Like all political borders, the border between Northern Ireland and the Republic of Ireland exists as a line on the maps that mark out the territory of one state or jurisdiction from another. But borders vary also in the degree to which they are visible on the ground. Borders can be marked by the most impermeable of physical barriers or only noticeable through subtle signs.
The Irish border does not separate landscapes, town and villages that are very different in appearance. Instead, a range of subtle and dramatic structures – from road signs to road blocks and watch towers – have marked out the political border in the landscape. In the case of the Irish border, its visible presence in the landscape has varied over the course of its existence, only evident in the landscape through the custom posts on either side of approved border crossing points in its first decades, but more heavily militarized with fortified buildings, blocked roads, army checkpoints and watchtowers in the Troubles.
The degree of its presence in the landscape has also varied along its length, with the more heavily militarized landscapes contrasting with less militarized stretches. Now in many places, especially in its most rural sections, the border is only evident as a seam in the road where the one local authority’s responsibility for road maintenance meets another’s. Today different sorts of speed limit signs may most obviously mark the crossing from Northern Ireland into the Republic of Ireland or vice versa. New road bridges have replaced those that were blocked or destroyed to prevent people using unapproved routes across the border.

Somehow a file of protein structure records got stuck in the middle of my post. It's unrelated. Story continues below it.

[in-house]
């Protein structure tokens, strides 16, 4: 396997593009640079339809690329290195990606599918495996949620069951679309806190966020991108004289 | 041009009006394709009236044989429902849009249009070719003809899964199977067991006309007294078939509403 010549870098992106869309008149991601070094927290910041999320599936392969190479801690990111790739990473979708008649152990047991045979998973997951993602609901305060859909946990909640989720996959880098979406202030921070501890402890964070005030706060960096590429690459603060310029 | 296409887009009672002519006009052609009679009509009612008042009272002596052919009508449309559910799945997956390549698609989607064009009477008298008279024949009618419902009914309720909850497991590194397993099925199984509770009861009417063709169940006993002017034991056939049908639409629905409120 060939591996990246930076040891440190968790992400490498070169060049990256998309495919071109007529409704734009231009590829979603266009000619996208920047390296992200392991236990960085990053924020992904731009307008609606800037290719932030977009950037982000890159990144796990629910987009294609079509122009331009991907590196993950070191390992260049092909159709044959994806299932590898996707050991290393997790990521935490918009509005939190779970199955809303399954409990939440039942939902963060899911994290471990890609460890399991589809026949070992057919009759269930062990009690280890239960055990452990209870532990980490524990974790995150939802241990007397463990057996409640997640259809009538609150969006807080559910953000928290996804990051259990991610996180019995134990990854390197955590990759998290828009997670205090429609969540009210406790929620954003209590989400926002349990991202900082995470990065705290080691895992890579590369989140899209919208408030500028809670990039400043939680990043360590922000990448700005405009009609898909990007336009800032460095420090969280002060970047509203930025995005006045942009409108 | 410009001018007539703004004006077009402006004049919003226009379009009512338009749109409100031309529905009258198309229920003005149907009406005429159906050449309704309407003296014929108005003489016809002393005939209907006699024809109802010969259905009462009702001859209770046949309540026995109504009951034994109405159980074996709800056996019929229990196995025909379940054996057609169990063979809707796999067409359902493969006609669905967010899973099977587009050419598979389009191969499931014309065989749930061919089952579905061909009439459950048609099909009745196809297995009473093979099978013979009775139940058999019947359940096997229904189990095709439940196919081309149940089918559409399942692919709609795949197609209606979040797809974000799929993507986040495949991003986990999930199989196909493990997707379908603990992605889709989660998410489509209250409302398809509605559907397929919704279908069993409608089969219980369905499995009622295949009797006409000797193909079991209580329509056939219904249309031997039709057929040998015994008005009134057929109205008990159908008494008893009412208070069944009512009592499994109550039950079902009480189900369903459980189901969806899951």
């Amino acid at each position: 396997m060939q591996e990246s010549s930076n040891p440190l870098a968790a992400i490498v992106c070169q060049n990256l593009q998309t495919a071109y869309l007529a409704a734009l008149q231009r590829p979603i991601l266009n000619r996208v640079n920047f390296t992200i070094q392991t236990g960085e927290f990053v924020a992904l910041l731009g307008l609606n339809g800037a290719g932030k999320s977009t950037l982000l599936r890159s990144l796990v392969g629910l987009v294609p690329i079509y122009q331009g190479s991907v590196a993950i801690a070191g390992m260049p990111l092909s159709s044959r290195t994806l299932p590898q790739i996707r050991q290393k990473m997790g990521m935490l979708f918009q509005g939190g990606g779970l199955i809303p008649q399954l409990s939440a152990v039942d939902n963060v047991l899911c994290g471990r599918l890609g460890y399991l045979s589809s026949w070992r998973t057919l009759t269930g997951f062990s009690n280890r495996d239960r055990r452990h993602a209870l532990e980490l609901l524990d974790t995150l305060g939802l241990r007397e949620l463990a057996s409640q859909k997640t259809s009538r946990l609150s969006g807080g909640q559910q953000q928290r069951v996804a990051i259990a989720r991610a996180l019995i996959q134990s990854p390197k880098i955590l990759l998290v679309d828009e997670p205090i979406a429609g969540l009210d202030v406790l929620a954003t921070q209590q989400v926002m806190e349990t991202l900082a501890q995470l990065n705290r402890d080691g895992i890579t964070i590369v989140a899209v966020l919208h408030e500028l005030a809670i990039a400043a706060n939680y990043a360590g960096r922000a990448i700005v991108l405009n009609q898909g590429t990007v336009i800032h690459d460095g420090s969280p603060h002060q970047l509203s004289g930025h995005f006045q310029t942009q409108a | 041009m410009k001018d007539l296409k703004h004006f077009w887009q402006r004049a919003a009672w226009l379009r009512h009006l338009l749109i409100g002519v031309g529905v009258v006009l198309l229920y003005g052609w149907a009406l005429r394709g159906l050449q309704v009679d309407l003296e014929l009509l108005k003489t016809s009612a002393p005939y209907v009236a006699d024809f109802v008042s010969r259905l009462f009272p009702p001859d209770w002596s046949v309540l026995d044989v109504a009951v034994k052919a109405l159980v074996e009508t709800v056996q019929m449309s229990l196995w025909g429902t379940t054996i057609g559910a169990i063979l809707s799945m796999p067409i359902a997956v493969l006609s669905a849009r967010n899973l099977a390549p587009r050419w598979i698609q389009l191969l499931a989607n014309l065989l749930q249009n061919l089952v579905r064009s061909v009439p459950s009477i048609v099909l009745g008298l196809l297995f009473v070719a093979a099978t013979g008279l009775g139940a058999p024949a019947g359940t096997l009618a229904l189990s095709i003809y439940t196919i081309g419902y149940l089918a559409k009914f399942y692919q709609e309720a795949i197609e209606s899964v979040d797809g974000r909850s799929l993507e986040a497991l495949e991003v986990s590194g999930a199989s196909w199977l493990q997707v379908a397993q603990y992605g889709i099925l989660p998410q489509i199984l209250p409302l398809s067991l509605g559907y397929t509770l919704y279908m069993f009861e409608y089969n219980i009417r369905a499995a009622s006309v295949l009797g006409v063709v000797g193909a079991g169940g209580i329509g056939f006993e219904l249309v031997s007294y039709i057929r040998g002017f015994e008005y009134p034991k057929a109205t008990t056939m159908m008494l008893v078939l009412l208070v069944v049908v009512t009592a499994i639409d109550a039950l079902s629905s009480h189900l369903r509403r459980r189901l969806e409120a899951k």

In other places, where the border traverses main roads for example, the border continues to be visible in the shops, currency exchanges and the petrol stations which have sprung up in response to differences in the price of fuel on either side of the border, and have closed as prices have shifted. But the border is visible too in other ways, incorporated into the names and signs of shops, business and bars.
The crumbling buildings of abandoned farms that feature in border landscapes, are subtle signs of the social history of the borderlands that includes the departure of Protestants who left their homes because of fear or isolation during the Troubles, and those people who left due lack of prospects or to the practical difficulties of farming near the border.
The landscapes of the border counties are now being shaped by new developments which indicate the ongoing existence of the border even through it is mostly invisible on the ground. New large homes have been built north of the border in some areas by people from Ireland taking advantage of cheaper land in Northern Ireland and commuting to Dublin. In other areas large new houses have been built south of the border to take advantage of less restrictive planning regulations in Ireland. Like new road improvement schemes they also reflect the recent greater prosperity of Ireland. Areas near the border are also being affected by the large-scale illegal dumping of waste by those trying to evade restrictions on dumping in Ireland. The border continues to matter on the ground though not in the ways it once did.
Follow the links on the left for more about these different regional and material geographies of the border.